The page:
Category: Baby Names
By Linda Rosenkrantz
We’ve talked before about the fact that —whether by destiny or serendipity—some of our most famous poets happen to have eminently usable surnames, from Auden to Cullen to Dove to Frost to Lorca to Tennyson to Wylie. But today we’d like to dig a bit deeper and take a wider international and historic perspective. So here are some of the more unusual and exotic female poets’ first names we’ve discovered, ranging from ancient Greek to contemporary Australian.
By E. Wittig
The second sign of the Zodiac is Taurus, the bull. This sign is bestowed upon babies born between April 21st and May 20th this year. Taureans are known for their beauty and good nature. The bull is a practical, down-to-earth sign, hard-working and devoted to the ones they love. Symbols of Taurus include roses and foxgloves, emeralds, and the color green.
Sometimes it feels as though our attics have been completely cleared out of stored vintage baby names. But every time we go back up there we do manage to succeed in finding a number of past treasures that haven’t been dusted off yet. The names shown here were all in the Top 1000 in 1916, one hundred years ago, several in the top half of the list and many of them not seen again for fifty years. Let’s see if the Hundred Year Rule applies and they’re ready for a comeback.
By Kara Blakley
I recently wrote about the letter K, and how and why it might not get the love it deserves. K names, Berries often protest, are often trendy or “kree8tiv” respellings of mainstays. But K also has a lot of untapped potential since it’s easily a language-crossing letter. K is also more popular on the US charts than on Nameberry, so choosing a K name might be a way to find the perfect fit-in stand-out name. We’ve looked at the girls, now here are my nominations for K names for boys that deserve a second look:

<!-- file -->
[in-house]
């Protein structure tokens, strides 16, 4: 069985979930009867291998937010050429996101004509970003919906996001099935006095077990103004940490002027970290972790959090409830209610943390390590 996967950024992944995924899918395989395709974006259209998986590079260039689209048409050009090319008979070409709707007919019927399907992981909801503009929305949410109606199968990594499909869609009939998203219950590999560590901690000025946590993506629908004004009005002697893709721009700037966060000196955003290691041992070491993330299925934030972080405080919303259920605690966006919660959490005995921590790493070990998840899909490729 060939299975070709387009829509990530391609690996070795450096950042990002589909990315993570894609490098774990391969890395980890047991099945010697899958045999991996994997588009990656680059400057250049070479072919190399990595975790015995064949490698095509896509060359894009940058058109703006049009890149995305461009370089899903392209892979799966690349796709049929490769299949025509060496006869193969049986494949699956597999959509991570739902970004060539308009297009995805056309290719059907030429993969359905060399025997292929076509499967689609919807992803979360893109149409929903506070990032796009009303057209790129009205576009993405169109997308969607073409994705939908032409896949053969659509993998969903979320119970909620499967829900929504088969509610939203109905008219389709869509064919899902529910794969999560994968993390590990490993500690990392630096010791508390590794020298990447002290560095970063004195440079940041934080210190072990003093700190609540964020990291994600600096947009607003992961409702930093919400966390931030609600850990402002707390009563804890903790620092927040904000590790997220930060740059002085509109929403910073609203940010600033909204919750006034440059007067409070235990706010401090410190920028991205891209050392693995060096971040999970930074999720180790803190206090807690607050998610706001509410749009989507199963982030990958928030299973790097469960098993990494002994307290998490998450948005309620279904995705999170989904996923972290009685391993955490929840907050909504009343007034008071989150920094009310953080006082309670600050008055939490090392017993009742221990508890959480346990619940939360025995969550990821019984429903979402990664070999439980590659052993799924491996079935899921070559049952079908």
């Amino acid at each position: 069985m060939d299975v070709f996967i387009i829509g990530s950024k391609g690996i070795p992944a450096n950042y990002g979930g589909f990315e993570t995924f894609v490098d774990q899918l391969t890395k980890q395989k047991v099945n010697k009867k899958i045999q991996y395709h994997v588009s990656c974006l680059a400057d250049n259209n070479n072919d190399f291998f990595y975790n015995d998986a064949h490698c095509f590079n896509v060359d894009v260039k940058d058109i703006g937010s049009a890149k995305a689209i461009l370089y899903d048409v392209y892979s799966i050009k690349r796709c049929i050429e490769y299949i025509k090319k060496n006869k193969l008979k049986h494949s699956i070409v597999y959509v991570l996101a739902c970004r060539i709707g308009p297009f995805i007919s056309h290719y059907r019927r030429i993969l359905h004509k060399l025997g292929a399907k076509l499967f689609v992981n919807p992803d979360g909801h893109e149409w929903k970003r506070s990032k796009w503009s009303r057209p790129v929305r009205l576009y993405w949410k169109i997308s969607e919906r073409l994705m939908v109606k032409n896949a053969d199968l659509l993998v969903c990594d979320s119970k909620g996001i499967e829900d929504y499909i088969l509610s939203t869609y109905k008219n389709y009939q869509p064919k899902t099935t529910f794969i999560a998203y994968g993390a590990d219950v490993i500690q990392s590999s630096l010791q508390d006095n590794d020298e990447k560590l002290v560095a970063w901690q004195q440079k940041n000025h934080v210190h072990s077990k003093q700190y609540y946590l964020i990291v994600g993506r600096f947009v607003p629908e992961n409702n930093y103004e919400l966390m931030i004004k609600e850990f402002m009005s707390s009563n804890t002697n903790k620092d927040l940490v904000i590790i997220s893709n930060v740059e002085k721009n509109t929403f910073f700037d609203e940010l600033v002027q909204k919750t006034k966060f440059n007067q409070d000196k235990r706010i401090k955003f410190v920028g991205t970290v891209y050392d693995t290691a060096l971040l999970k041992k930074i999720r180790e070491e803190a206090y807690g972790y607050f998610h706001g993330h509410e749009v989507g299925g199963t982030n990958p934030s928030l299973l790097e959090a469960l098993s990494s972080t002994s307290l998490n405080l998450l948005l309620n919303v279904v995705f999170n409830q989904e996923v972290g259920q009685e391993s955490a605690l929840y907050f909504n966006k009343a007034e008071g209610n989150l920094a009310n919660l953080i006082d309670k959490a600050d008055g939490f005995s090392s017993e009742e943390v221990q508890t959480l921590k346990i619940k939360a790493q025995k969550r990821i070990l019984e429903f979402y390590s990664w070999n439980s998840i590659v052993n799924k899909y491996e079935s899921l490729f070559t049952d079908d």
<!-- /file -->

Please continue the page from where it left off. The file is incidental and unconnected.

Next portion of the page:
By Linda Rosenkrantz
As Earth Day approaches, a commemoration that seems to get increasingly relevant with every passing year, we tend to think of names in shades of green. But there are also some rich brown-hued names related directly to the earth. So you might want to consider one of these earth-related options to reflect your concern for the environment.
Acajou—This reddish-brown color name may literally mean cashew in French, but is also the wood from the mahogany tree. Acajou would make a lively, surprisingly distinctive choice.
Armona—A name of Hebrew origin whose meaning is ‘chestnut brown’, Armona is also a place name in California